Types of translation. Types of translation classification.
The translation of administrative texts. Although administrative has a very broad meaning, in terms of translation it refers to common texts used within businesses and organisations that are used in day to day management. It can also be stretched to cover texts with similar functions in government. Commercial translation
Commercial translation or business translation covers any sort of document used in the business world such as correspondence, company accounts, tender documents, reports, etc. Commercial translations require specialiast translators with knowledge of terminology used in the business world. Computer translation
Not to be confused with CAT, computer assisted translations, which refer to translations carried out by software. Computer translation is the translation of anything to do with computers such as software, manuals, help files, etc. Economic translation
Similar to commercial or business translation, economic translation is simply a more specific term used for the translation of documents relating to the field of economics. Such texts are usually a lot more academic in nature. Financial translation
Financial translation is the translation of texts of a financial nature. Anything from banking to asset management to stocks and bonds could be covered. General translation
A general translation is the simplest of translations. A general text means that the language used is not high level and to a certain extent could be in layman's terms. There is no specific or technical terminology used. Most translations carried out fall under this category. Legal translation
Legal translations are one of the trickiest translations known. At its simplest level it means the translation of legal documents such as statutes, contracts and treaties. A legal translation will always need specialist attention. This is because law is culture-dependent and requires a translator with an excellent understanding of both the source and target cultures. Most translation agencies would only ever use professional legal to undertake such work. This is because there is no real margin for error; the mistranslation of a passage in a contract could, for example, have disastrous consequences. When translating a text within the field of law, the translator should keep the following in mind. The legal system of the source text is structured in a way that suits that culture and this is reflected in the legal language; similarly, the target text is to be read by someone who is familiar with another legal system and its language. Literary translation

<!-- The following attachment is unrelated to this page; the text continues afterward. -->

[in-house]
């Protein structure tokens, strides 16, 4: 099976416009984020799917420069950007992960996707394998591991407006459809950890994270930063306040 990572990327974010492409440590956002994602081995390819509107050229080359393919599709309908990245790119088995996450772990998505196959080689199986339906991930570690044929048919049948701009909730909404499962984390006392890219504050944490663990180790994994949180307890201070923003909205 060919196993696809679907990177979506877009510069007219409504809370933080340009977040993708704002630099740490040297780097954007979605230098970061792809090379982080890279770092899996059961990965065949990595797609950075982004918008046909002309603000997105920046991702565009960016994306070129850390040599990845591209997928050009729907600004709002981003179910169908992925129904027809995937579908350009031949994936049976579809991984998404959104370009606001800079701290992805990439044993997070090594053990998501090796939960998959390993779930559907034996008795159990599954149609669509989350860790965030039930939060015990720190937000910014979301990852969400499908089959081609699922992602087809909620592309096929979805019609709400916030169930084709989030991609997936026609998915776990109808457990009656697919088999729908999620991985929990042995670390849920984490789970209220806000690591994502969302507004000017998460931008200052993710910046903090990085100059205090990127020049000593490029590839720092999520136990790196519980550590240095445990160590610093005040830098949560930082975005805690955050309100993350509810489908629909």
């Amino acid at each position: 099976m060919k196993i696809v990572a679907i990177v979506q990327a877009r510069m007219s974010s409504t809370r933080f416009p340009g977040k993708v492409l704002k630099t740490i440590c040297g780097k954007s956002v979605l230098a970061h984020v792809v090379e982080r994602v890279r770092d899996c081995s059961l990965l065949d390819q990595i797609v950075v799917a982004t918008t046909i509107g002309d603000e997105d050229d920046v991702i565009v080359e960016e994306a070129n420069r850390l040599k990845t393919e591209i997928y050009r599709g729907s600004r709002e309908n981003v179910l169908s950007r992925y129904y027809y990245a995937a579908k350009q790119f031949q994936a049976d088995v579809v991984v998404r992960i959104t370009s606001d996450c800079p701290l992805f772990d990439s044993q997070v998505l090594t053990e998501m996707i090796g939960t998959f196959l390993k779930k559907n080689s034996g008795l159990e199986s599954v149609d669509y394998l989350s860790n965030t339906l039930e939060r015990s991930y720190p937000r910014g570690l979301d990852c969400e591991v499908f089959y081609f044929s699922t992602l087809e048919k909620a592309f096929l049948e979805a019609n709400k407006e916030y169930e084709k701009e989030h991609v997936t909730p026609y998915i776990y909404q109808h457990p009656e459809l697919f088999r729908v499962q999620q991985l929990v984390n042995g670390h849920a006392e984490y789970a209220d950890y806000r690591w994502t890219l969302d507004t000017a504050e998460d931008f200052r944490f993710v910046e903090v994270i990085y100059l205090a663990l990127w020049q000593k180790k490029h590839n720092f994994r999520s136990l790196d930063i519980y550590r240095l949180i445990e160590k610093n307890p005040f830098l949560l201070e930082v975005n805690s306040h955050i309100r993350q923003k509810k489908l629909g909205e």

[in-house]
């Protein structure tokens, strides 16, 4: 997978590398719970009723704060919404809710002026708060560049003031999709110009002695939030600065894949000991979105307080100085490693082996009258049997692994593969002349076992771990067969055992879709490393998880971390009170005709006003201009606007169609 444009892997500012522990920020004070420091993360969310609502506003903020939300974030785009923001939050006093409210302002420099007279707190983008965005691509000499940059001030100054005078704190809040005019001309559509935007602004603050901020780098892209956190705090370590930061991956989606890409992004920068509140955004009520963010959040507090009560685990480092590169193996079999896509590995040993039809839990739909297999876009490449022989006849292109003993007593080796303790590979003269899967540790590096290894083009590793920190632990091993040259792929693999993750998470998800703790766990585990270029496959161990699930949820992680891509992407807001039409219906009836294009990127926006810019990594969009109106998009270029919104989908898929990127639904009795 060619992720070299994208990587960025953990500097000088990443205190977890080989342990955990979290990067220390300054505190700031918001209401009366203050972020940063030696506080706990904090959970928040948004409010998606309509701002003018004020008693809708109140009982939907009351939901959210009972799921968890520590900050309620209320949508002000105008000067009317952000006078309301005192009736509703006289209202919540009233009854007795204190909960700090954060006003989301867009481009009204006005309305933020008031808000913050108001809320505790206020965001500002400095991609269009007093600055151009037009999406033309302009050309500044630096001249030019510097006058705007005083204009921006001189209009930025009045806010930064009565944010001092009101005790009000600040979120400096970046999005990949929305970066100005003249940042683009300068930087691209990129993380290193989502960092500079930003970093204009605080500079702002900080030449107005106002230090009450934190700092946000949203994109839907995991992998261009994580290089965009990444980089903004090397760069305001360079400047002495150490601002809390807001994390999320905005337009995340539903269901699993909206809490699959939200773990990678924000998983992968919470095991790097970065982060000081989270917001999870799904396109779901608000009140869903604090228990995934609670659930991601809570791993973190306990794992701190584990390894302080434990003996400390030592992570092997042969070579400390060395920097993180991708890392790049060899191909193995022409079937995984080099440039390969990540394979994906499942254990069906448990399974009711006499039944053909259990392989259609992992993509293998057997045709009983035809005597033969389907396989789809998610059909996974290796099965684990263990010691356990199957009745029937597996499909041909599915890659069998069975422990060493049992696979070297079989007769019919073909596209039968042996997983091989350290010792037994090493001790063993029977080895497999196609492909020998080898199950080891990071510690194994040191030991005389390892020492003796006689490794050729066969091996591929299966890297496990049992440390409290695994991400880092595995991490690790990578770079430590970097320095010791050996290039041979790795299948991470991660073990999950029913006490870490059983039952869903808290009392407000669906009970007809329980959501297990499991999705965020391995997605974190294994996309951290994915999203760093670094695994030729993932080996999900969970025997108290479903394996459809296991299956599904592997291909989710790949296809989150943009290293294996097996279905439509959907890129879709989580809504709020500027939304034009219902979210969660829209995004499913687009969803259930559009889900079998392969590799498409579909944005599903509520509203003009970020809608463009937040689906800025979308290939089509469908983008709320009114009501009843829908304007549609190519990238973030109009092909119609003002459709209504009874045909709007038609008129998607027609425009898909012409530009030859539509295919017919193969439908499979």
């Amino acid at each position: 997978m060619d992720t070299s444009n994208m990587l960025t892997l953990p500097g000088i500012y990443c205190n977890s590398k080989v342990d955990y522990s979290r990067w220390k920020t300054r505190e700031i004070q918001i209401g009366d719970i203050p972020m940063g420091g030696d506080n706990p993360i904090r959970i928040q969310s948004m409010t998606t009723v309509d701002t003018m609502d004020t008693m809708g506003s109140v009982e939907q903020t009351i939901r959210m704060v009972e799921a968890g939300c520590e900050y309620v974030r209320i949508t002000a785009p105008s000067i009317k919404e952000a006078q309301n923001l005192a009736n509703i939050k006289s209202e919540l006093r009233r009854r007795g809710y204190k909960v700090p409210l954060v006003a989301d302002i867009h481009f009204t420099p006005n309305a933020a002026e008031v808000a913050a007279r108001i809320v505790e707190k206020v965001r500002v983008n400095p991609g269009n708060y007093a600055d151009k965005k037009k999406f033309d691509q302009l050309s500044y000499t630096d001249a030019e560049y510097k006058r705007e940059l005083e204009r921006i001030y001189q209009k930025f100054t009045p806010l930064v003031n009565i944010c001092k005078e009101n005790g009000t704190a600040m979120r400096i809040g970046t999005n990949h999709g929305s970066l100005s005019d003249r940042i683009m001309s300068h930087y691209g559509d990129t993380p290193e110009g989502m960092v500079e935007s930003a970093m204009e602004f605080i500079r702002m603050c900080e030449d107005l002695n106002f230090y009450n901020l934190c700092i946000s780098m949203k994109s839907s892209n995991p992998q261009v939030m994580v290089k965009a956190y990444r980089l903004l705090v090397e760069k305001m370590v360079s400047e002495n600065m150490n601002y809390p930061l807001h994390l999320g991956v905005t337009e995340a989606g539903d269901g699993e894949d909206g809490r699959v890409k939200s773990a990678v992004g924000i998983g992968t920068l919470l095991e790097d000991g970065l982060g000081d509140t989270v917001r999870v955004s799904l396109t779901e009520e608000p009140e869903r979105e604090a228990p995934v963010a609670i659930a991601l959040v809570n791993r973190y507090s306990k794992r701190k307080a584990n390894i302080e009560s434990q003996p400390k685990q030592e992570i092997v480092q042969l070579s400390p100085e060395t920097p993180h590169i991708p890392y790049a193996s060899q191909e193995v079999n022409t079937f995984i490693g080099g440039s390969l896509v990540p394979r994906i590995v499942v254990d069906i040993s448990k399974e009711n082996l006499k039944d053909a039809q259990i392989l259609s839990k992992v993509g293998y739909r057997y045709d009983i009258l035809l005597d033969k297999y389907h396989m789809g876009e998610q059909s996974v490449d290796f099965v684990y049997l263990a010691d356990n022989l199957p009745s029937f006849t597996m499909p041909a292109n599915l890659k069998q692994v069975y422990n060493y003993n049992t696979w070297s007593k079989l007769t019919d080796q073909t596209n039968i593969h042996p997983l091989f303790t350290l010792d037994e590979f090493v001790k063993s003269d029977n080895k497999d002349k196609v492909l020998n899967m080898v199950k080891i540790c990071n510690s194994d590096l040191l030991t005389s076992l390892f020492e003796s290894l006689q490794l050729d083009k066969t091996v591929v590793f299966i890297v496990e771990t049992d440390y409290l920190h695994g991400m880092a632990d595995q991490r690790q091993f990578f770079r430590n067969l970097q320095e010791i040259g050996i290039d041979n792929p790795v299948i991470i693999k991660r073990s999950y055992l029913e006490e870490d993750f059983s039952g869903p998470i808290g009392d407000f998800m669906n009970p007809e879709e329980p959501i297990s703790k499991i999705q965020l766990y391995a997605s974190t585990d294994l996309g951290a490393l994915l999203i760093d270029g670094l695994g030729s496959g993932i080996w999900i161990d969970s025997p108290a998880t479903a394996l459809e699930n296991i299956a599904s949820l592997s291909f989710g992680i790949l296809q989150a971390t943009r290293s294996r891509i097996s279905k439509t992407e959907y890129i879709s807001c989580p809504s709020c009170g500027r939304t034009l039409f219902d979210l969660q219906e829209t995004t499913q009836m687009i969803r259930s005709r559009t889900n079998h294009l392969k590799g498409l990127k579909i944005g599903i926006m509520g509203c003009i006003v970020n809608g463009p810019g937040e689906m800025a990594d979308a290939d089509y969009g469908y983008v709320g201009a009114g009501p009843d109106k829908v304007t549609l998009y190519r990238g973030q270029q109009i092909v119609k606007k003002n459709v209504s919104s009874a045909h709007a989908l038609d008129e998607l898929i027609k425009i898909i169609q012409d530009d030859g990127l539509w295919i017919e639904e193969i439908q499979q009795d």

A literary translation is the translation of literature such as novels, poems, plays and poems. The translation of literary works is considered by many one of the highest forms of translation as it involves so much more than simply translating text. A literary translator must be capable of also translating feelings, cultural nuances, humour and other subtle elements of a piece of work. Some go as far as to say that literary translations are not really possible. In 1959 the Russian-born linguist Roman Jakobson went as far as to declare that "poetry by definition [was] untranslatable". In 1974 the American poet James Merrill wrote a poem, "Lost in Translation," which in part explores this subject. Medical translation
A medical translation will cover anything from the medical field from the packaging of medicine to manuals for medical equipments to medical books. Like legal translation, medical translation is specialisation where a mistranslation can have grave consequences. Technical translation
A technical translation has a broad meaning. It usually refers to certain fields such as IT or manufacturing and deals with texts such as manuals and instructions. Technical translations are usually more expensive than general translations as they contain a high amount of terminology that only a specialist...
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